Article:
September 12


David Kennon: You May Be Losing Money and You Don’t Even Know It

David Kennon, Kennon Financial

I think by now we have established this fact: Dying with too much money is a bad idea.

So if we all agree that it’s ok to enjoy the money that the money is making, the next obvious question is: “Where in the heck do we put the money?!”

For 18 years I’ve been chewing on this question. Nearly every Baby Boomer I meet in my office says the same thing, “I want to earn as much as possible, but I don’t want to lose too much money if the economy goes bad.”

Easier said than done. So let’s look at your options.

Choice #1: Park the money in a long-term CD. As of the writing of this article, the average 5-year CD is paying 1.3%. This strategy does not even keep up with inflation and would create a very weak income stream.

Choice #2: Buy a rental property. While some people buy a rental property to supply income for retirement, I’ve seen this strategy fail many times. You are one bad tenant or one major repair away from being in a tough situation. Taxes, insurance, and maintenance add up quickly.

Choice #3: Buy a bunch of savings bonds. Series “I” Savings bonds are paying 2.5%. Safe? Yes. Lots of growth. No.

Choice #4: Put all of your money in gold. Don’t do this. Believe it or not, gold prices are incredibly volatile and unpredictable. Plus gold doesn’t DO anything. It doesn’t pay interest or dividends. You are just hoping that the price of gold will go up.

Choice #5: Invest your money in an aggressive stock portfolio. While this strategy could work, if the stock market has a big downturn right after you retire you could be put in a tough spot.

Choice #6: Invest your money in a diversified and balanced portfolio of stocks and bonds. Ok. Now we’re talking. I’m certainly not the first guy who came to this conclusion.

After years of exhaustive research, I believe that Choice #6 is the correct answer for the vast majority of retirees. Why? The strategy has been quite effective for HUNDREDS of years.

This is not complicated. You put your money into financial products called mutual funds that invest in thousands of stocks and bonds for you. So if you own a few mutual funds you could own a part of many companies in the country or the world.

Let’s say you had put your money in a 50/50 stock/bond portfolio forty years ago. Your basic balanced and diversified portfolio….

During those 40 years, how many times did this portfolio lose money?

Only. Five.Times.

This is not my opinion, this is simply historical data. And while I can’t guarantee what will happen in the future…..

During those same 40 years, a 50/50 stock/bond portfolio would have lost money FIVE out of forty years.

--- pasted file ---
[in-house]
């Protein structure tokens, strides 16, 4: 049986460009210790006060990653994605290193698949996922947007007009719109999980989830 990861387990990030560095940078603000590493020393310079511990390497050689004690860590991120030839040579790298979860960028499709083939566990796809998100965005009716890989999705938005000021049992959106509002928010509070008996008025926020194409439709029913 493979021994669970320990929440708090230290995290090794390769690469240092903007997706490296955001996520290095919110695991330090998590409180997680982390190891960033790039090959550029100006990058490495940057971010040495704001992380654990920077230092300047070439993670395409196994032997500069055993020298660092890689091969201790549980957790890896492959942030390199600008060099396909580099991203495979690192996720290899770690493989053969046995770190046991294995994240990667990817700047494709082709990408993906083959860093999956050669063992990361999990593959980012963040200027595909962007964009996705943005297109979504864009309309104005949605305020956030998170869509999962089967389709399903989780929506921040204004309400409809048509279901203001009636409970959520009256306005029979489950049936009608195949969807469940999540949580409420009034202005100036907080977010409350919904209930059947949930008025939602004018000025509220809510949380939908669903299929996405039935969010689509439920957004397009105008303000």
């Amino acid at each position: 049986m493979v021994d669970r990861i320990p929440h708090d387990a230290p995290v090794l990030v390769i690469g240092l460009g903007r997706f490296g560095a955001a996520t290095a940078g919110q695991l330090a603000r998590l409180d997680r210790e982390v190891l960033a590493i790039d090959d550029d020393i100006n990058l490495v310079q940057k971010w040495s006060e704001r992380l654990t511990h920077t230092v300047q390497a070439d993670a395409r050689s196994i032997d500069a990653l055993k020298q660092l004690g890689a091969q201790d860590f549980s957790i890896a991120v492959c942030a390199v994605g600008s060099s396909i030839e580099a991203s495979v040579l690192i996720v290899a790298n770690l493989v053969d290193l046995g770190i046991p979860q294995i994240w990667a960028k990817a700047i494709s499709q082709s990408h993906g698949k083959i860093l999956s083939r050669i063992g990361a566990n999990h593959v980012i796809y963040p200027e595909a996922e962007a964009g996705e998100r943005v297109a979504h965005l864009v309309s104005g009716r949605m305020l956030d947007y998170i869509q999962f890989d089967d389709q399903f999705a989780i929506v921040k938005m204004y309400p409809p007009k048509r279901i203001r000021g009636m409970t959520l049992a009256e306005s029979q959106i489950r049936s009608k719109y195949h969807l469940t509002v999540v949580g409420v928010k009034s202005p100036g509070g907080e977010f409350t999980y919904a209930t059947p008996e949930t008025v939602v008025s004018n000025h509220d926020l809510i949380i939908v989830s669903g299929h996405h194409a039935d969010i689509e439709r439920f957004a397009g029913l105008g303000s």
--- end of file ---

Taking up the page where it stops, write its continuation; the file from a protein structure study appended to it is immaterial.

1976 -2.06%
1993 -.80%
2000 -1.72%
2001 -5.92%
2008 -15.88%

I don’t even count 1976, 1993, and 2000. If you can’t handle a temporary loss of 2%, you probably should put your money in a CD.

In forty years, 2008 would have been the only one that really stung.

By the way, do you want to know what this exact same portfolio returned in 2009? 16.2%. You would have basically gotten your money back in one year.

Let’s look on the flip side of the coin. What was the average annual return of this portfolio over the past 40 years?

Around 10% per year.

For dramatic effect, I’m going to say that again. Around 10%.

We will discuss this concept more in a future lesson, but for now, it is essential that you open up your mind to the following opportunity: “A diversified and balanced portfolio of stocks and bonds may fit into my situation.”

Next time we’ll discuss how much money can you safely spend from your retirement savings each year once you retire. This could be the most important question you ever have answered.

Be Blessed,

David Kennon, Kennon Financial

Data and calculations provided by Thomson Reuters

There is no certainty that any investment strategy will be profitable or successful in achieving your investment objectives. An index is a portfolio of specific securities. Indexes are unmanaged and investors cannot invest directly in an index. Index returns are “total returns” with dividends reinvested, which means the return is not only the change in price for securities but any income generated by those securities. The performance of an unmanaged index is not indicative of the performance of any particular investment. Investments offering the potential for a higher rate of return also involve a higher degree of risk. Past performance is no guarantee of future results. Actual results will vary.

The return of principal for bond funds and for funds with significant underlying bond holdings is not guaranteed. Fund shares are subject to the same interest rate, inflation and credit risks associated with the underlying bond holdings.
The value of fixed-income securities may be affected by changing interest rates and changes in credit ratings of the securities.
Past performance is no guarantee of future results. Inherent in any investment is the potential for loss. Indexes are unmanaged portfolios and individuals cannot invest directly in an index. Actual results will vary.
This communication is for informational purposes only and nothing herein should be construed as a solicitation, recommendation or an offer to buy or sell any securities or product, and does not constitute legal or tax advice. The information contained herein has been obtained from sources believed to be reliable but we do not guarantee accuracy or completeness. Do not act or rely upon the information and advice given in this publication without seeking the services of competent and professional legal, tax, or accounting counsel.

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